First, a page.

Kashmir remains under tight restrictions after India revoked the special status of the Indian-controlled part of the Muslim-majority region. India imposed a curfew, cut off all communications and reportedly arrested more than 4,000 people, including many political leaders. We speak with Kavita Krishnan, a leading women’s rights activist in India who just returned from a fact-finding mission to Kashmir. She is the secretary of the All India Progressive Women’s Association and a member of the Communist Party of India (Marxist-Leninist). “We felt that the whole of Kashmir was one big jail,” Krishnan says. “Decisions are being taken about the Kashmiri people without any semblance, even a pretense, of consulting them. … All you are left with is open, brutal military control of the Kashmiri people.”“One Big Jail”: Fact-Finding Mission Finds Widespread Abuses in Kashmir as India Tightens Grip
#TheKashmirSyllabus compiles a list of sources for teaching and learning about Kashmir. It foregrounds voices, histories, and aspirations of people from within Kashmir, and moves beyond prior scholarship that often took security studies approaches and thereby privileged the statist perspectives of India and Pakistan. This critical body of work on Kashmir allows for a lens into the broader study of the modern state, occupation, nationalism, sovereignty, militarization, social movements, resistance, human rights, international law, and self-determination.standwithkashmir.org
I would highly recommend following this website/social media handles for the latest on Kashmir. The syllabus is a much needed one. Please do send in recommendations to email@example.com
All of it joins up to form a long, forever ringing arc of sadness and despair. Every bullet sound, every death, every howl, through years and decades of Kashmir’s solitary, cold suffering. For years now, for long decades now (with profound apologies to Agha Shahid), death has “turned every day in Kashmir into some family’s Karbala.”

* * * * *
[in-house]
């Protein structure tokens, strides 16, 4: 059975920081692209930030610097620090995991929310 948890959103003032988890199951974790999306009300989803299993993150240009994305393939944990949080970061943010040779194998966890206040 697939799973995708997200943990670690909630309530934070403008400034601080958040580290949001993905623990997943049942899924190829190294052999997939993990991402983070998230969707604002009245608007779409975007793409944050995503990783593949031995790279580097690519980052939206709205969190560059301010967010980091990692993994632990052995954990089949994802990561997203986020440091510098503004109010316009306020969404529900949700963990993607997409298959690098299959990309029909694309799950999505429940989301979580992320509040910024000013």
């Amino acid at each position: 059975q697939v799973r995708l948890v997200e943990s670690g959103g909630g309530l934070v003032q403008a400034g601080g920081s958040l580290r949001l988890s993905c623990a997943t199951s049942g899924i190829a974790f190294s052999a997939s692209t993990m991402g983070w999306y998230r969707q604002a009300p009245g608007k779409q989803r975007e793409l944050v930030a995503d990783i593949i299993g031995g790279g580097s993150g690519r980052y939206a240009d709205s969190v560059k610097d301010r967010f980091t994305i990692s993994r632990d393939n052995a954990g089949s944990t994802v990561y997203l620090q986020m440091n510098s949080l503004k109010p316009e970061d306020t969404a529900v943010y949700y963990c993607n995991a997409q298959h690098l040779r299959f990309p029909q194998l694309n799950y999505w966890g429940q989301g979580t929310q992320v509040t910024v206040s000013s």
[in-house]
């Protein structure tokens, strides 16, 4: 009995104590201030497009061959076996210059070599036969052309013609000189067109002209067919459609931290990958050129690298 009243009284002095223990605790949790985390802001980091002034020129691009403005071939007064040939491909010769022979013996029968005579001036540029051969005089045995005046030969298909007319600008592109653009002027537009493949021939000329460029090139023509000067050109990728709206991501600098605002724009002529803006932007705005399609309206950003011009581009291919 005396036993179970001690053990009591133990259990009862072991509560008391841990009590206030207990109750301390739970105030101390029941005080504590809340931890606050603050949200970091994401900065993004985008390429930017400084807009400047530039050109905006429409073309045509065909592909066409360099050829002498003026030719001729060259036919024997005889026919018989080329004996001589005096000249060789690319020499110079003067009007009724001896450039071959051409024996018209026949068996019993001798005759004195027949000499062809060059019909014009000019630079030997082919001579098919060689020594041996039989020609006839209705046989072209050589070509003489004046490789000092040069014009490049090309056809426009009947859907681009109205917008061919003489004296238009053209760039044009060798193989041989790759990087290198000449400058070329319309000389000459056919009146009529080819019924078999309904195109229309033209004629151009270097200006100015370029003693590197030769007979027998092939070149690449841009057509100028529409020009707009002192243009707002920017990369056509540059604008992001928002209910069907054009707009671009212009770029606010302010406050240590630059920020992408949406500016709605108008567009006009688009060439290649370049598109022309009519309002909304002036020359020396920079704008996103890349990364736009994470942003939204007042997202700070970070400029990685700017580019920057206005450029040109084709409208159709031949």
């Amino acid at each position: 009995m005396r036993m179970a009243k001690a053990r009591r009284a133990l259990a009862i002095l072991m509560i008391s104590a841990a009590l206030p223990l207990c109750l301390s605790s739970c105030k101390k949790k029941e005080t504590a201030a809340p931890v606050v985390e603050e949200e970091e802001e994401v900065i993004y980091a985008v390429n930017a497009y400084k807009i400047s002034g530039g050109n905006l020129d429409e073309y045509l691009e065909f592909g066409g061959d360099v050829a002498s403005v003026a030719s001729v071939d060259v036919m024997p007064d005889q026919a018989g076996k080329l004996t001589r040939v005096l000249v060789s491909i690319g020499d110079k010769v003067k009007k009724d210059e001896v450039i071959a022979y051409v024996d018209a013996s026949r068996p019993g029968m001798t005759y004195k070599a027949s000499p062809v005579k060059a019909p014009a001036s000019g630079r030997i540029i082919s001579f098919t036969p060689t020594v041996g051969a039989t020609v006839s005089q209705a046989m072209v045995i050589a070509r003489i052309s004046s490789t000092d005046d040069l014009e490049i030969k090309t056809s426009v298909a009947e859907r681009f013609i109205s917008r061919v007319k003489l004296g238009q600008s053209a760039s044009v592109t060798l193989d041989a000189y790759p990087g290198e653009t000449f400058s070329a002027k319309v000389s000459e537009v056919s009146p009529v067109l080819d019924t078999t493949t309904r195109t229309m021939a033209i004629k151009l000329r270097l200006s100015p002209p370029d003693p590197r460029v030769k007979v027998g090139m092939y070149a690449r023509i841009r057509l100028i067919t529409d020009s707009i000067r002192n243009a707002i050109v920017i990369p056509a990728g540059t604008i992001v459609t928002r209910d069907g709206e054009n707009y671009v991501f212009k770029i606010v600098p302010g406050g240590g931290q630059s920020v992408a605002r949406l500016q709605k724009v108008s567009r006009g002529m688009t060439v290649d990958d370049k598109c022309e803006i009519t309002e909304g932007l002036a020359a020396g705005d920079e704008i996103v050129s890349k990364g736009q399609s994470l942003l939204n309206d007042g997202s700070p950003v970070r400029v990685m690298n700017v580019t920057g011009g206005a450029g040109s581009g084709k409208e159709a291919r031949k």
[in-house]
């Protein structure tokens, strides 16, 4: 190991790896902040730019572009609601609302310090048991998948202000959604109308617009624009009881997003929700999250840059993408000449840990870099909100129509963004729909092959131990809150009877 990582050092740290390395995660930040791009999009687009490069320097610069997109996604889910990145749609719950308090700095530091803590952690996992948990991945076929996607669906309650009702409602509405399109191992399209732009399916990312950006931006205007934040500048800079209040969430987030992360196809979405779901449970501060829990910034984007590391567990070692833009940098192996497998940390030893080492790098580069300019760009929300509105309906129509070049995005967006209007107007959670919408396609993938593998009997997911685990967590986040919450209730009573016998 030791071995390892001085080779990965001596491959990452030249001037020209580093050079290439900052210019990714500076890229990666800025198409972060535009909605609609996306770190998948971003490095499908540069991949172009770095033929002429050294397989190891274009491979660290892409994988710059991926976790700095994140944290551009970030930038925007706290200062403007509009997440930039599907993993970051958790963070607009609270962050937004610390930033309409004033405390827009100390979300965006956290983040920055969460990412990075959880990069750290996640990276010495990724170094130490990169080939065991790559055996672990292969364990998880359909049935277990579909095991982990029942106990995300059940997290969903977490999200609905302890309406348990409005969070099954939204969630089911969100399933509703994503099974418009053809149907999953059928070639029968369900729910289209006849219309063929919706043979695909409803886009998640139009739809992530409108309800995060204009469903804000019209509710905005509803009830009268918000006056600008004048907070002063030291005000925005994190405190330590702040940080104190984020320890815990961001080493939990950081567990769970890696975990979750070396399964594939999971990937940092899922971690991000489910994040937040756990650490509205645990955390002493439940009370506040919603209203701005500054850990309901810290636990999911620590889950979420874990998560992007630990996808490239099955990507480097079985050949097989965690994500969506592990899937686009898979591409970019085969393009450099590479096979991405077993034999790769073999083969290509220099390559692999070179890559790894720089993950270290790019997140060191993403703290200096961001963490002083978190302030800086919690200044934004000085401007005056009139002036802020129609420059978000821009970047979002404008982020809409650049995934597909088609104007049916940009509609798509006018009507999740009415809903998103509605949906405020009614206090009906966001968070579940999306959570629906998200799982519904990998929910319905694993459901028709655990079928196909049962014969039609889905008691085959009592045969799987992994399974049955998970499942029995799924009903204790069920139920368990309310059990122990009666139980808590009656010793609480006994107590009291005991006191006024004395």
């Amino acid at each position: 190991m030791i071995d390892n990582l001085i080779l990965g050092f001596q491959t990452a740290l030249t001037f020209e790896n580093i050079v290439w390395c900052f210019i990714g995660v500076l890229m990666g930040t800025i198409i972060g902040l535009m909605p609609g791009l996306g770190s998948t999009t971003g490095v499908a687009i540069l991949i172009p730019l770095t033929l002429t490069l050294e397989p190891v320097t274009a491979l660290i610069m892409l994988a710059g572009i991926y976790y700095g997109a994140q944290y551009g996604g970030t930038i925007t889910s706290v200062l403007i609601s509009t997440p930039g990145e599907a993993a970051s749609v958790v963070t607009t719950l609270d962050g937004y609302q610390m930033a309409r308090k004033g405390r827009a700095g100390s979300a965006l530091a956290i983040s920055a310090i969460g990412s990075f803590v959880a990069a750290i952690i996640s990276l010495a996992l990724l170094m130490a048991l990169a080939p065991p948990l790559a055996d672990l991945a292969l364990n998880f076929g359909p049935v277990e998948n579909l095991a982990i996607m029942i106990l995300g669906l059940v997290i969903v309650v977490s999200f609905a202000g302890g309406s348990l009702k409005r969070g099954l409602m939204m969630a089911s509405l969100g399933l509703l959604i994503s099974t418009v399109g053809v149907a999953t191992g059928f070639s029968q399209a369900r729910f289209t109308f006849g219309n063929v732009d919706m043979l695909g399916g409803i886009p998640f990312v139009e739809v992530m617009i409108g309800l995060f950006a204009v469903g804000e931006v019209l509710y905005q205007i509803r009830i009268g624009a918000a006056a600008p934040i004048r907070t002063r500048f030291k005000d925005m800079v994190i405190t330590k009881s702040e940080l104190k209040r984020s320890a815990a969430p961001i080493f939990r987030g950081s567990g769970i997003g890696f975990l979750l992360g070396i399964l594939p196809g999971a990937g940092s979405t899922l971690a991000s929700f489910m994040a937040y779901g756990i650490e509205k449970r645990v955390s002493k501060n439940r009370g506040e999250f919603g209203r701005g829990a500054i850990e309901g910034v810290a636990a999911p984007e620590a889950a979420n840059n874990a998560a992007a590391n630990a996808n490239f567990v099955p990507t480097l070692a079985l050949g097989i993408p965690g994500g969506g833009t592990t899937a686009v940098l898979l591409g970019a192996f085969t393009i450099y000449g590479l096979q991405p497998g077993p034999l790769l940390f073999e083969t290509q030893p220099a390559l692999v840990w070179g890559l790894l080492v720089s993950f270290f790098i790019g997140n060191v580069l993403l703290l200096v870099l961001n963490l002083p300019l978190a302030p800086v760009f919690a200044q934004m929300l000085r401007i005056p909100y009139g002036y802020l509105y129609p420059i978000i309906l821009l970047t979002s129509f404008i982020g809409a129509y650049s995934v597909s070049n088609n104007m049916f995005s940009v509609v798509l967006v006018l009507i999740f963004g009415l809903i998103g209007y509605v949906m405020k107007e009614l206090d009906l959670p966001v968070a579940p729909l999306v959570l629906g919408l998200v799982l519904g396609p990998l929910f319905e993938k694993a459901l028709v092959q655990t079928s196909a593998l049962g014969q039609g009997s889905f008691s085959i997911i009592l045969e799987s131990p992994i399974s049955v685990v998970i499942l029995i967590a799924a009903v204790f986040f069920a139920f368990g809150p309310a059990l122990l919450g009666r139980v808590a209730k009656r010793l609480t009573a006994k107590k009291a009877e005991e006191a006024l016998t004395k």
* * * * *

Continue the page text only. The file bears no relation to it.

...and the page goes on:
Kashmir today, then, is Karbala more than ever. In its grief, in its vast tragedy, and in its lonely but resolute defiance. But when the houses are burned, when the children are slaughtered or their eyes stolen, Kashmir will still remain.Waheed, Mirza. The Blood of Tulips. Dawn. August 11th 2019.
Mirza Waheed starts off this article looking at the tulip garden of Kashmir that moves into a heart breaking retelling of Kashmir’s never ending suffering. If there’s one thing you will read on Kashmir during this brutal start to Autumn let it be this.
Who am I – Uncertain Identity
Kashmir is often seen by many as a territorial dispute between South Asian nuclear rivals: India and Pakistan. But in the last 28 years, the humanitarian cost of the conflict has been extreme. Tens of thousands of people have died, thousands have been orphaned and around 8,000 people are missing. Sharafat shot these photographs in different areas of Kashmir over recent years. During this time, Kashmir witnessed some of the deadliest anti-India protests in the history of 28 years of the conflict. More than 100 children and teenagers died during 2016 alone. Sharafat’s work deals with conflict, politics, faith and daily life in the region.